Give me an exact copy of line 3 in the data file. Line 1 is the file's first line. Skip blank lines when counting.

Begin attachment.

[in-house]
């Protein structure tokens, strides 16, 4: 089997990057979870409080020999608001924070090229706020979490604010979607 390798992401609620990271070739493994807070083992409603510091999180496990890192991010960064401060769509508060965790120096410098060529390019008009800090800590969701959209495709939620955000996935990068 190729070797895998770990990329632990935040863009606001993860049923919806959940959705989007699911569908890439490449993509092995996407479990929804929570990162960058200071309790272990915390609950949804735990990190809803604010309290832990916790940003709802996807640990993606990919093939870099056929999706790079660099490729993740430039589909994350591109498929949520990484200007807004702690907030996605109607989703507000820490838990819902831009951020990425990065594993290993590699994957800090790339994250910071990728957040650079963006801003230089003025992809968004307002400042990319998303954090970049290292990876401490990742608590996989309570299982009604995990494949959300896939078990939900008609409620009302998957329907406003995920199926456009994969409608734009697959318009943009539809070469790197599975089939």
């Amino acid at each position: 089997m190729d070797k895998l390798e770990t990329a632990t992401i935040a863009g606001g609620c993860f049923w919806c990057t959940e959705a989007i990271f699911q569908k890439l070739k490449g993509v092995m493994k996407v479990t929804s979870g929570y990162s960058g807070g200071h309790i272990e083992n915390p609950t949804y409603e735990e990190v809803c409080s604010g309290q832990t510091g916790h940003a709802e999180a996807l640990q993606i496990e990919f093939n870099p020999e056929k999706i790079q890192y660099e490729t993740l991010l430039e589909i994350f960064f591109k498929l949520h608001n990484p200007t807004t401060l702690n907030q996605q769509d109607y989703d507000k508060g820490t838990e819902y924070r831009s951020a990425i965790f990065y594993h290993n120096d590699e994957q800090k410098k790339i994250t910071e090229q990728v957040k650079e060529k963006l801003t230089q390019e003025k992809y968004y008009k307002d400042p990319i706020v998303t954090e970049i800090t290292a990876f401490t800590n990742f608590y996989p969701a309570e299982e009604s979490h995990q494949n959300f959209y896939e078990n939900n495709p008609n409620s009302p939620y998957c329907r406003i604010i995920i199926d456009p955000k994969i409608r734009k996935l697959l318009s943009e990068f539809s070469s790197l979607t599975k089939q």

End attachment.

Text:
């Amino acid at each position: 089997m190729d070797k895998l390798e770990t990329a632990t992401i935040a863009g606001g609620c993860f049923w919806c990057t959940e959705a989007i990271f699911q569908k890439l070739k490449g993509v092995m493994k996407v479990t929804s979870g929570y990162s960058g807070g200071h309790i272990e083992n915390p609950t949804y409603e735990e990190v809803c409080s604010g309290q832990t510091g916790h940003a709802e999180a996807l640990q993606i496990e990919f093939n870099p020999e056929k999706i790079q890192y660099e490729t993740l991010l430039e589909i994350f960064f591109k498929l949520h608001n990484p200007t807004t401060l702690n907030q996605q769509d109607y989703d507000k508060g820490t838990e819902y924070r831009s951020a990425i965790f990065y594993h290993n120096d590699e994957q800090k410098k790339i994250t910071e090229q990728v957040k650079e060529k963006l801003t230089q390019e003025k992809y968004y008009k307002d400042p990319i706020v998303t954090e970049i800090t290292a990876f401490t800590n990742f608590y996989p969701a309570e299982e009604s979490h995990q494949n959300f959209y896939e078990n939900n495709p008609n409620s009302p939620y998957c329907r406003i604010i995920i199926d456009p955000k994969i409608r734009k996935l697959l318009s943009e990068f539809s070469s790197l979607t599975k089939q």